Having said that, this has definitely got some compelling tunes on it, and some nice grooves. My favorites after one listen are “My Brother, My Enemy”, “Life in the Movies”, and “God Bless the Women”. Judging from the Amazon reviews, people seem to love this CD. I can definitely appreciate it, but at first listen I’m not sure it’s my taste. Will give it some time and see if it grows on me.
Nope, I’m still here…but “life” has taken over and it’s been difficult to keep this blog up to date. Still, I’ll keep it here and will try and add new posts now and then as time allows. In the meantime, I’ve just found another cool “thrift store records” blog here: Thrift Store DJ. Features some pretty quirky records and sound samples too! Enjoy, and keep spinning that vinyl…
I used to be a big fan of this show. As a kid I watched more than my share of Get Smart reruns, and still make references to the shoe phone and the cone of silence. Surprisingly, most people seem to know what I’m talking about. I guess that’s a testament to the popularity of the show!
I came across this record in the Goodwill not too long ago and figured I had to pick it up, just for the novelty & nostalgia of it. Wasn’t actually sure what to expect…I didn’t read the liner notes carefully, just grabbed it and put it in the pile. Turns out it’s basically a collection of bits from the show, with Don Adams linking them together (in character, of course) via an unrelated story. Sort of like when they would do those “greatest hits” type shows on sitcoms when the cast would gather together, remember old times, and then play the clips from previous shows. Of course in this case, you get only the audio. It actually works pretty well for most of them…the clips all make sense without the visuals and you can even see how this might have worked as a radio show. Still, I ultimately missed seeing the facial expressions of Adams and the rest of the cast.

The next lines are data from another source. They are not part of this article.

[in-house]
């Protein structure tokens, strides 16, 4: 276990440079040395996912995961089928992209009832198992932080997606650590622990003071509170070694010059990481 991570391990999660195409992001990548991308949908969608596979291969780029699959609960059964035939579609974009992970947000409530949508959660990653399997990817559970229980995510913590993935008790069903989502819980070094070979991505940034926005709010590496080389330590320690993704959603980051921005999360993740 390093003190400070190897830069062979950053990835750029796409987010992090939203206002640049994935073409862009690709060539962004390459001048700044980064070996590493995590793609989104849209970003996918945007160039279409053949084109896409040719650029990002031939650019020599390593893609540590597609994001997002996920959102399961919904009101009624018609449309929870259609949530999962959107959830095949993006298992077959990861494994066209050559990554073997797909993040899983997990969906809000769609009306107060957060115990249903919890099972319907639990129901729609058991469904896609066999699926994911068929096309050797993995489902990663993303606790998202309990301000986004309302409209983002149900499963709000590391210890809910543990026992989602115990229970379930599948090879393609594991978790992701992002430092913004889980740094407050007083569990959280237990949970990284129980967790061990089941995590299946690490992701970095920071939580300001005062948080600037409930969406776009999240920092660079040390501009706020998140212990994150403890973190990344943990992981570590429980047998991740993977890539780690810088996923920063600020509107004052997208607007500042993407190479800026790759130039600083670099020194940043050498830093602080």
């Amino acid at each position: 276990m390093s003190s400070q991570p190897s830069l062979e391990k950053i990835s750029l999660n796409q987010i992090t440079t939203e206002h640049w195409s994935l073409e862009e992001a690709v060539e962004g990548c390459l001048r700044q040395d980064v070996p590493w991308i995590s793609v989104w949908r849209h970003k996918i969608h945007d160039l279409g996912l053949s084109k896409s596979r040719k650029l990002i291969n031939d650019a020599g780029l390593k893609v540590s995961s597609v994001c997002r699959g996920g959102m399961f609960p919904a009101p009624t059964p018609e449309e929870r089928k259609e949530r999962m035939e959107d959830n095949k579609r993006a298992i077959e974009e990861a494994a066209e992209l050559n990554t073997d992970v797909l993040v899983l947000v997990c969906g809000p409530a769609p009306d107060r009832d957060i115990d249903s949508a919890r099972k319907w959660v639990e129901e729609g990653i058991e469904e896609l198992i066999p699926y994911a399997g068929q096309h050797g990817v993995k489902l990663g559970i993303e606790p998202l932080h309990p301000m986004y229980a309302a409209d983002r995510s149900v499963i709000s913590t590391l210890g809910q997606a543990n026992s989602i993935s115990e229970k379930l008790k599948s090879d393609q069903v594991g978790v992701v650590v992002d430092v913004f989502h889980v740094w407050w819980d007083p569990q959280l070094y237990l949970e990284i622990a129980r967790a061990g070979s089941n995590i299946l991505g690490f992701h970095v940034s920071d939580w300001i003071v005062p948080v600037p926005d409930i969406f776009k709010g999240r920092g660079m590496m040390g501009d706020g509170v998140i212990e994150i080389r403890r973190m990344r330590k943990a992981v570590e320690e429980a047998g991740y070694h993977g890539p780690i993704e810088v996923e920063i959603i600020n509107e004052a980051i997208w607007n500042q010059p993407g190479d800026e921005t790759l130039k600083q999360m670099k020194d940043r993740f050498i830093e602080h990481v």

So, this one will probably end up on Ebay…not really worth another listen. That’s okay though, it was still fun hearing some of it again.
Recently came across this video on YouTube. It’s from a couple of years back (2008) and there’s obviously been a slew of attention in the media since that time, given to the “vinyl renaissance”, so already this (oddly) seems a bit out of date. By now it’s fairly common knowledge that LPs, while still a small percentage of the overall music-buying picture, are growing in popularity, while CDs continue to fall. Interesting to think how much has changed though, even since 2008: at one point in the video the interviewer mentions the fact that you don’t exactly see records in a lot of stores, yet in 2011 it seems nearly all of the smaller stores are carrying more vinyl, and some of the bigger chains like Best Buy and FYE have adopted it too.
I love finding stuff in the thrift store, and generally buying used, but I have to admit there is still that thrill of buying a brand-spankin’ new LP…providing, that is, that the sound is good. But that’s a whole other discussion!
WATCH THE VIDEO HERE: http://youtu.be/tggLYE87Ed0 (No embedding allowed on this particular video, so you’ll have to watch it at YouTube.)
By the way, more thrift finds to come soon…been too busy to update this blog much in the last few months, but there IS more to come!
Came upon this CD in a local thrift awhile back. Immediately noticed it was an early West German pressing and that it was in terrific condition. Autobuy! And of course, the price was right, as it always is in the thrift shops.